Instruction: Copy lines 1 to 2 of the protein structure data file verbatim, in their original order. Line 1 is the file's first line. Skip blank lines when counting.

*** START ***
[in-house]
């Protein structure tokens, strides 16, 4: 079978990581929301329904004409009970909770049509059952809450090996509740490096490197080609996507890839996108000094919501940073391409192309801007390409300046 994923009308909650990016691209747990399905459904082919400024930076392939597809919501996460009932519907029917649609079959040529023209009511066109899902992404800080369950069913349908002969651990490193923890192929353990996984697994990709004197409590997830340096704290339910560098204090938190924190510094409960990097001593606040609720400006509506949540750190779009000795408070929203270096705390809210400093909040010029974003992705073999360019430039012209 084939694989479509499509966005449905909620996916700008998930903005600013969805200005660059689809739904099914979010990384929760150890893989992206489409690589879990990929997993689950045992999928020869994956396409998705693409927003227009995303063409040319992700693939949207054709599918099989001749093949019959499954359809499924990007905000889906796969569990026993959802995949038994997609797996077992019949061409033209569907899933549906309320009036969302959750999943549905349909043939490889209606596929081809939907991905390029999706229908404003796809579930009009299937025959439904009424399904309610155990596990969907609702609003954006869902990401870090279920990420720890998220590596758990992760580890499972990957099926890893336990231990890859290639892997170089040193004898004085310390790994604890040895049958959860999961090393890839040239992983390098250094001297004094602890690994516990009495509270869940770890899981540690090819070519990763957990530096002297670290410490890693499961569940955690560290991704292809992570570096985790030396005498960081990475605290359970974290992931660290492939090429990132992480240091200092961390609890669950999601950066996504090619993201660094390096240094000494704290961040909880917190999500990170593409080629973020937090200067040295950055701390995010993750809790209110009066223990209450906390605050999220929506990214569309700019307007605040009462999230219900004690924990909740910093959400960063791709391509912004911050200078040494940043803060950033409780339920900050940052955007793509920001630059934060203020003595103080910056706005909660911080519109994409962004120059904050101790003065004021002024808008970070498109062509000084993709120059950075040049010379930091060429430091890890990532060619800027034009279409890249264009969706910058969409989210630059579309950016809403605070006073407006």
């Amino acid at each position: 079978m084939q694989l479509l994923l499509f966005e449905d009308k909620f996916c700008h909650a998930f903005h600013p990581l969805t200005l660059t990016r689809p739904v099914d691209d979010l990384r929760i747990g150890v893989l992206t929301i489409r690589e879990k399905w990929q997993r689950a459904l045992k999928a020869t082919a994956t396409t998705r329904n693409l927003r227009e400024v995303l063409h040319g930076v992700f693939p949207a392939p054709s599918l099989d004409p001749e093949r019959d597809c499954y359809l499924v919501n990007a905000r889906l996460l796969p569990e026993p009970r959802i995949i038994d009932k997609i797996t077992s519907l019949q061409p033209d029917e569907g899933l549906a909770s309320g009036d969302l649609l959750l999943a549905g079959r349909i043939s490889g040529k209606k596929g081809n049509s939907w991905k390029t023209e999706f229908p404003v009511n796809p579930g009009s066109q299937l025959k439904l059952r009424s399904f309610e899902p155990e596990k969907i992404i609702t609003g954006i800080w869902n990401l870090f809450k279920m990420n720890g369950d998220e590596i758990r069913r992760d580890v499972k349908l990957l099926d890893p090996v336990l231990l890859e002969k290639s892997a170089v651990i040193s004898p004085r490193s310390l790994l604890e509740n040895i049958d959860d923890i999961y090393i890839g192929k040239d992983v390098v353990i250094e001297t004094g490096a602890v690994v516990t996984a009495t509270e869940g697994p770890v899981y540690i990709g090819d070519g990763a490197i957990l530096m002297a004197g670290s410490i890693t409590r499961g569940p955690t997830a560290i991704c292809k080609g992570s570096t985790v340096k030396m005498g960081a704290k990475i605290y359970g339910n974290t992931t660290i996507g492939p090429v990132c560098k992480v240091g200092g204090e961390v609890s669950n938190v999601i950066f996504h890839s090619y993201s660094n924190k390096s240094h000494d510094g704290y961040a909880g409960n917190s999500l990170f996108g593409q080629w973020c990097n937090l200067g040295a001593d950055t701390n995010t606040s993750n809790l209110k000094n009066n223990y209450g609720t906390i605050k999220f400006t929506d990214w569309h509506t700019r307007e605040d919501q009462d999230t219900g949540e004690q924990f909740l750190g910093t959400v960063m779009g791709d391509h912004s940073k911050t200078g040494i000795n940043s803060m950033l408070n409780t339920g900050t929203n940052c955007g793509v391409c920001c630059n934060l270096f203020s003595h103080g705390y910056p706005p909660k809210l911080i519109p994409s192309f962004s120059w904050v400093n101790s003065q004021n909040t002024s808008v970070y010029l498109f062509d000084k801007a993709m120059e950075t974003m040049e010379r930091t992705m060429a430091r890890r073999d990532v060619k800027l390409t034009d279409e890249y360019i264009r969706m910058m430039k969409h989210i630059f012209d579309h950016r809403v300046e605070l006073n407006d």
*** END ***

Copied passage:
[in-house]
């Protein structure tokens, strides 16, 4: 079978990581929301329904004409009970909770049509059952809450090996509740490096490197080609996507890839996108000094919501940073391409192309801007390409300046 994923009308909650990016691209747990399905459904082919400024930076392939597809919501996460009932519907029917649609079959040529023209009511066109899902992404800080369950069913349908002969651990490193923890192929353990996984697994990709004197409590997830340096704290339910560098204090938190924190510094409960990097001593606040609720400006509506949540750190779009000795408070929203270096705390809210400093909040010029974003992705073999360019430039012209 084939694989479509499509966005449905909620996916700008998930903005600013969805200005660059689809739904099914979010990384929760150890893989992206489409690589879990990929997993689950045992999928020869994956396409998705693409927003227009995303063409040319992700693939949207054709599918099989001749093949019959499954359809499924990007905000889906796969569990026993959802995949038994997609797996077992019949061409033209569907899933549906309320009036969302959750999943549905349909043939490889209606596929081809939907991905390029999706229908404003796809579930009009299937025959439904009424399904309610155990596990969907609702609003954006869902990401870090279920990420720890998220590596758990992760580890499972990957099926890893336990231990890859290639892997170089040193004898004085310390790994604890040895049958959860999961090393890839040239992983390098250094001297004094602890690994516990009495509270869940770890899981540690090819070519990763957990530096002297670290410490890693499961569940955690560290991704292809992570570096985790030396005498960081990475605290359970974290992931660290492939090429990132992480240091200092961390609890669950999601950066996504090619993201660094390096240094000494704290961040909880917190999500990170593409080629973020937090200067040295950055701390995010993750809790209110009066223990209450906390605050999220929506990214569309700019307007605040009462999230219900004690924990909740910093959400960063791709391509912004911050200078040494940043803060950033409780339920900050940052955007793509920001630059934060203020003595103080910056706005909660911080519109994409962004120059904050101790003065004021002024808008970070498109062509000084993709120059950075040049010379930091060429430091890890990532060619800027034009279409890249264009969706910058969409989210630059579309950016809403605070006073407006």